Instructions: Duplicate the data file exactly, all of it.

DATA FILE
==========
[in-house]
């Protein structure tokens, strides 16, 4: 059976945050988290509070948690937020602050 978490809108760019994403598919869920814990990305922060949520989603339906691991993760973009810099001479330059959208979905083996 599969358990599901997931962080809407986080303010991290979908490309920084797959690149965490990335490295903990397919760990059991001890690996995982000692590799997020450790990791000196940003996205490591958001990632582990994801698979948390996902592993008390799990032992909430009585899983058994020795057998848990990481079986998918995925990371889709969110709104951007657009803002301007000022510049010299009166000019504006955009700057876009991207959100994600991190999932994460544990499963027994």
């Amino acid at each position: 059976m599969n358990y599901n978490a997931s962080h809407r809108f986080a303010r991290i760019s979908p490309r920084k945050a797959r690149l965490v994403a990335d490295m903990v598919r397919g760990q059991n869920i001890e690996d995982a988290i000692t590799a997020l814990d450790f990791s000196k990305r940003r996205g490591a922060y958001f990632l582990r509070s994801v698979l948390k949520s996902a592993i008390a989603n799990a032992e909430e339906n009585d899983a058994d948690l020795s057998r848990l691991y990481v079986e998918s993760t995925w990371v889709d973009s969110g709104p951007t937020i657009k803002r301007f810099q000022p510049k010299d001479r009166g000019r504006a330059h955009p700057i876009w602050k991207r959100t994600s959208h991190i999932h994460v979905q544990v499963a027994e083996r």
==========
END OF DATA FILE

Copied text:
[in-house]
């Protein structure tokens, strides 16, 4: 059976945050988290509070948690937020602050 978490809108760019994403598919869920814990990305922060949520989603339906691991993760973009810099001479330059959208979905083996 599969358990599901997931962080809407986080303010991290979908490309920084797959690149965490990335490295903990397919760990059991001890690996995982000692590799997020450790990791000196940003996205490591958001990632582990994801698979948390996902592993008390799990032992909430009585899983058994020795057998848990990481079986998918995925990371889709969110709104951007657009803002301007000022510049010299009166000019504006955009700057876009991207959100994600991190999932994460544990499963027994």
């Amino acid at each position: 059976m599969n358990y599901n978490a997931s962080h809407r809108f986080a303010r991290i760019s979908p490309r920084k945050a797959r690149l965490v994403a990335d490295m903990v598919r397919g760990q059991n869920i001890e690996d995982a988290i000692t590799a997020l814990d450790f990791s000196k990305r940003r996205g490591a922060y958001f990632l582990r509070s994801v698979l948390k949520s996902a592993i008390a989603n799990a032992e909430e339906n009585d899983a058994d948690l020795s057998r848990l691991y990481v079986e998918s993760t995925w990371v889709d973009s969110g709104p951007t937020i657009k803002r301007f810099q000022p510049k010299d001479r009166g000019r504006a330059h955009p700057i876009w602050k991207r959100t994600s959208h991190i999932h994460v979905q544990v499963a027994e083996r």